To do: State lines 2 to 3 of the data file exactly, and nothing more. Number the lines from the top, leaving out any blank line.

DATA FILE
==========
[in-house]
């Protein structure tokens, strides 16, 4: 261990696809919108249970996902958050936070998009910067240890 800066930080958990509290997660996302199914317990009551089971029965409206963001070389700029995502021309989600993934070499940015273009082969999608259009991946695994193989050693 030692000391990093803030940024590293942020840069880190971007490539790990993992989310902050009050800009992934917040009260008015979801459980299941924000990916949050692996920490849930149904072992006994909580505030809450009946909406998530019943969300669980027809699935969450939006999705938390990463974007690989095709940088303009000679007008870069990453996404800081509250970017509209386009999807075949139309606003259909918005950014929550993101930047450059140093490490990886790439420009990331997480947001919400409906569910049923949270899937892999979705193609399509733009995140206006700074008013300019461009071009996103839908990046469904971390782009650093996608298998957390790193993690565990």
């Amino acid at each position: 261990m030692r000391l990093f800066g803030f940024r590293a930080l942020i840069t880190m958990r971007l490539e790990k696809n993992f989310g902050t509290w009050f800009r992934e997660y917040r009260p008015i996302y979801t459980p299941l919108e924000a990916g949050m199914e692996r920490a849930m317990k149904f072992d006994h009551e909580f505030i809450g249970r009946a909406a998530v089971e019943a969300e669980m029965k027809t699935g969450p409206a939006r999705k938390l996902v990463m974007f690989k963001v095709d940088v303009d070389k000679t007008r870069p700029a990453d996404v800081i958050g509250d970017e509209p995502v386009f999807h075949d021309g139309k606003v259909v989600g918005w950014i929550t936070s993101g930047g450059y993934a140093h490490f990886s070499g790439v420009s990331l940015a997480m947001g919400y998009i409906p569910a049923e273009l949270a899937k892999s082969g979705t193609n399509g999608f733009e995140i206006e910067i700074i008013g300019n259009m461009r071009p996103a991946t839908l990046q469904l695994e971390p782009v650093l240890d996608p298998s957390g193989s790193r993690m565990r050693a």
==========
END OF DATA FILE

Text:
């Protein structure tokens, strides 16, 4: 261990696809919108249970996902958050936070998009910067240890 800066930080958990509290997660996302199914317990009551089971029965409206963001070389700029995502021309989600993934070499940015273009082969999608259009991946695994193989050693 030692000391990093803030940024590293942020840069880190971007490539790990993992989310902050009050800009992934917040009260008015979801459980299941924000990916949050692996920490849930149904072992006994909580505030809450009946909406998530019943969300669980027809699935969450939006999705938390990463974007690989095709940088303009000679007008870069990453996404800081509250970017509209386009999807075949139309606003259909918005950014929550993101930047450059140093490490990886790439420009990331997480947001919400409906569910049923949270899937892999979705193609399509733009995140206006700074008013300019461009071009996103839908990046469904971390782009650093996608298998957390790193993690565990």
């Amino acid at each position: 261990m030692r000391l990093f800066g803030f940024r590293a930080l942020i840069t880190m958990r971007l490539e790990k696809n993992f989310g902050t509290w009050f800009r992934e997660y917040r009260p008015i996302y979801t459980p299941l919108e924000a990916g949050m199914e692996r920490a849930m317990k149904f072992d006994h009551e909580f505030i809450g249970r009946a909406a998530v089971e019943a969300e669980m029965k027809t699935g969450p409206a939006r999705k938390l996902v990463m974007f690989k963001v095709d940088v303009d070389k000679t007008r870069p700029a990453d996404v800081i958050g509250d970017e509209p995502v386009f999807h075949d021309g139309k606003v259909v989600g918005w950014i929550t936070s993101g930047g450059y993934a140093h490490f990886s070499g790439v420009s990331l940015a997480m947001g919400y998009i409906p569910a049923e273009l949270a899937k892999s082969g979705t193609n399509g999608f733009e995140i206006e910067i700074i008013g300019n259009m461009r071009p996103a991946t839908l990046q469904l695994e971390p782009v650093l240890d996608p298998s957390g193989s790193r993690m565990r050693a």